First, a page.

- The Sahrawi exile government, located in refugee camps in Algeria, has announced the construction of the first university of Western Sahara. The education unit will be built in the small liberated zone of the country.
The President of the Sahrawi Republic, Mohamed Abdelaziz, has signed a decree ordering the establishment of the University of Tifariti. Tifariti is an oasis town in the narrow eastern stripe of Western Sahara controlled by the Frente Polisario, the Sahrawi liberation movement headed by President Abdelaziz. The rest of the country still is occupied by Morocco.
The town of Tifariti was evacuated in 1976 in face of Moroccan bomb shelling. The heavy attacks on Tifariti endured until the ceasefire in 1991. Since 1999, Polisario has started reconstructing the ghost town, which now is the only permanent settlement in "the liberated territories" in Western Sahara under Polisario control.
By now, Tifariti has a hospital, a school and a museum, but the town also accommodates a sizable Polisario military base. It is estimated that the town has some 3,000 inhabitants. But for security reasons, the Polisario government still headquarters in the refugee camps on the other side of the border, close to Tindouf in Algeria.
According to the presidential decree, the construction of the Tifariti university now is to start. Sahrawi authorities so far have offered free basic education to children among the estimated 155,000 refugees in the western Algerian camps. For higher education, Sahrawis have had to travel abroad, especially to the former colonial power Spain.
For the many Sahrawi students living abroad but travelling home to the camps during summer leave, authorities have offered extra education at the "Summer University of Tifariti" during the last years. Here, basic courses of the country's history, language and culture are taught. The new Western Sahara university is to be built upon the summer university structure.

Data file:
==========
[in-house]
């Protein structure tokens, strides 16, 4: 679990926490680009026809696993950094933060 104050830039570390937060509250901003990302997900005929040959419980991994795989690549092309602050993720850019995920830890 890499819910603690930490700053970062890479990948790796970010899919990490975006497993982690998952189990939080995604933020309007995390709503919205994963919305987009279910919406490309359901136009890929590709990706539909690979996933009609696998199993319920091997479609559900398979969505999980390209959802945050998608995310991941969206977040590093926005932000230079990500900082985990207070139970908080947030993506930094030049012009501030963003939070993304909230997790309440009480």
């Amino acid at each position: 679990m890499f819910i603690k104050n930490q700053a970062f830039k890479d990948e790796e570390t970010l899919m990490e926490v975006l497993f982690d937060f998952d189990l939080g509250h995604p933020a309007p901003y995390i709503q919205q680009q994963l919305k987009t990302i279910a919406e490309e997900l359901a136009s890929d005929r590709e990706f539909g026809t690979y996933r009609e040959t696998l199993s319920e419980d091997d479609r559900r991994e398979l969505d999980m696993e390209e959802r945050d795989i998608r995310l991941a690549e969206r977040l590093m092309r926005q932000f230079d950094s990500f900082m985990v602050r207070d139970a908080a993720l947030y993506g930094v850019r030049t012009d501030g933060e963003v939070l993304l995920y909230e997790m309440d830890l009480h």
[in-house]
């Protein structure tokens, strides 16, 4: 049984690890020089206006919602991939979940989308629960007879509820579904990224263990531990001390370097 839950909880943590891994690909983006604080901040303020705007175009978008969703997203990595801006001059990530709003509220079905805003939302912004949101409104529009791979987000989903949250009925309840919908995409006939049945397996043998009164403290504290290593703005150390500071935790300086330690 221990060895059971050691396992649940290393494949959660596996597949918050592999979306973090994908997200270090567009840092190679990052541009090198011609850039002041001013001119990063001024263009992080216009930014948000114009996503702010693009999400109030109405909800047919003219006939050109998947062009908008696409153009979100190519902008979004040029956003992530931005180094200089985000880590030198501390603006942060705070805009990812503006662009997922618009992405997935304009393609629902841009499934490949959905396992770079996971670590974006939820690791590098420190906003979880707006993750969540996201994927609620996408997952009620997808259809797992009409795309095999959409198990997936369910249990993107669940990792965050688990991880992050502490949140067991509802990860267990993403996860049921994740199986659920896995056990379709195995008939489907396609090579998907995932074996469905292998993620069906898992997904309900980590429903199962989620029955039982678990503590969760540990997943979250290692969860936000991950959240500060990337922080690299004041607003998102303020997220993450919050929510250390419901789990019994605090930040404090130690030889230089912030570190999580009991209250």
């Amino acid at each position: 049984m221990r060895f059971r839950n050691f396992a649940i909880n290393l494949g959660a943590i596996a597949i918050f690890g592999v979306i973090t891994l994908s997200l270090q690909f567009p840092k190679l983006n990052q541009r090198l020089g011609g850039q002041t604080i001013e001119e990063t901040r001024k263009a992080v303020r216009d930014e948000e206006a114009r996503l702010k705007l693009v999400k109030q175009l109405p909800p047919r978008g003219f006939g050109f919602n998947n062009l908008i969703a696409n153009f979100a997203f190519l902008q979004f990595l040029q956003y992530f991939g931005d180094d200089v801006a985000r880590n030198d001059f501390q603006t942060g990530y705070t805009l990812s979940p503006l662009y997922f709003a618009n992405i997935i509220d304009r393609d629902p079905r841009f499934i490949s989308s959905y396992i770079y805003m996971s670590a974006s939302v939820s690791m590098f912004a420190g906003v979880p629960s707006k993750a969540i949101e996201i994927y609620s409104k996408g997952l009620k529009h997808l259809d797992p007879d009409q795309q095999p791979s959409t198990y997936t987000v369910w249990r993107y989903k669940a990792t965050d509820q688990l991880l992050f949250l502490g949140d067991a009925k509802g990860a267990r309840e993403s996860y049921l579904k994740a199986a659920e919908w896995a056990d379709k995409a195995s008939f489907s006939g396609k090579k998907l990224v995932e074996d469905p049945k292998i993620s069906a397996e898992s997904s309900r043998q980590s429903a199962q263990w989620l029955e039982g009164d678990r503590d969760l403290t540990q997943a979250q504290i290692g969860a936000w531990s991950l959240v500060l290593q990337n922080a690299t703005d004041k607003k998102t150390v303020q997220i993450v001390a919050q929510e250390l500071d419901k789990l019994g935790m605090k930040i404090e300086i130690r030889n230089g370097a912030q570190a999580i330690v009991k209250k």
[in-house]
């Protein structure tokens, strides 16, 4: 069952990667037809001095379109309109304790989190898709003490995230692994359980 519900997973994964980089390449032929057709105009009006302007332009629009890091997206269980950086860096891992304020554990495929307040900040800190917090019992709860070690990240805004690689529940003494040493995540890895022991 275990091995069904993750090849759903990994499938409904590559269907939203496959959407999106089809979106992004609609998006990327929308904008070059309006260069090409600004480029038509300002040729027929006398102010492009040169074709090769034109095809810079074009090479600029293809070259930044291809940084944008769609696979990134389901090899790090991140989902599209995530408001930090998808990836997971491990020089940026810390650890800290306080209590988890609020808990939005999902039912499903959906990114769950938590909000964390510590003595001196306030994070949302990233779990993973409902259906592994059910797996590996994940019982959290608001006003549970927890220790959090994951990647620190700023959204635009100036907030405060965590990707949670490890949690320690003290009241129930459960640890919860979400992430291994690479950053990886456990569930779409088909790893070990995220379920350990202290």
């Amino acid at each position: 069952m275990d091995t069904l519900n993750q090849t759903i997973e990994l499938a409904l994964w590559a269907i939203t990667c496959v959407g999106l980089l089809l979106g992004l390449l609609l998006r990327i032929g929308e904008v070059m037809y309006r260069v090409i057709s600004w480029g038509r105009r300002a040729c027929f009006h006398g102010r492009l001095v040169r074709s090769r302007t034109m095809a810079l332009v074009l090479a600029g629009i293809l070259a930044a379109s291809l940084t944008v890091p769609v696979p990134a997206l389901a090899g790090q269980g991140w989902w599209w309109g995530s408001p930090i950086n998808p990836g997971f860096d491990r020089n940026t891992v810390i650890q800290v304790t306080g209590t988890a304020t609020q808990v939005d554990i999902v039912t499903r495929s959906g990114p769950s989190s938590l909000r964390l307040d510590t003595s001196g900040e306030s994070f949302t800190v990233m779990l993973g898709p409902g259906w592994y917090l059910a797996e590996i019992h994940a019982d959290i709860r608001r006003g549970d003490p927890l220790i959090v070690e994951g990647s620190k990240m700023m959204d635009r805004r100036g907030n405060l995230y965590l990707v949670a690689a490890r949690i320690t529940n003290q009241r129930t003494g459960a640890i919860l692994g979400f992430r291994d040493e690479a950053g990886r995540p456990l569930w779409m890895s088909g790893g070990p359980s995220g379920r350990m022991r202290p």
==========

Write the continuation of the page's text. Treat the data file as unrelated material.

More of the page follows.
President Abdelaziz already has found time to appoint a headmaster, who is to assist in the establishment of the University of Tifariti.
The new headmaster, Khatari Hamudi Abdullah, confirms that there has been established "a working committee" within the Sahrawi Ministry of Education given the responsibility of establishing the new university. Mr Abdullah also urges Western Sahara's cooperation partners to assist, especially hoping universities in friendly countries would show solidarity. Tifariti will in particular need help regarding infrastructure, development of a teaching programme and technical equipment.
According to the headmaster, the teaching programme at the University of Tifariti at a first stage will concentrate on "the pressing needs of the Sahrawi people," which Mr Abdullah has located within the fields of history knowledge, Sahrawi literature, education, health and public administration.
Despite the difficult circumstances at the refugee camps, the education level there is relatively high and illiteracy rates are very low, even in a North African context. After education, however, the Sahrawi population faces its worst challenges as there is virtually no employment in the camps.
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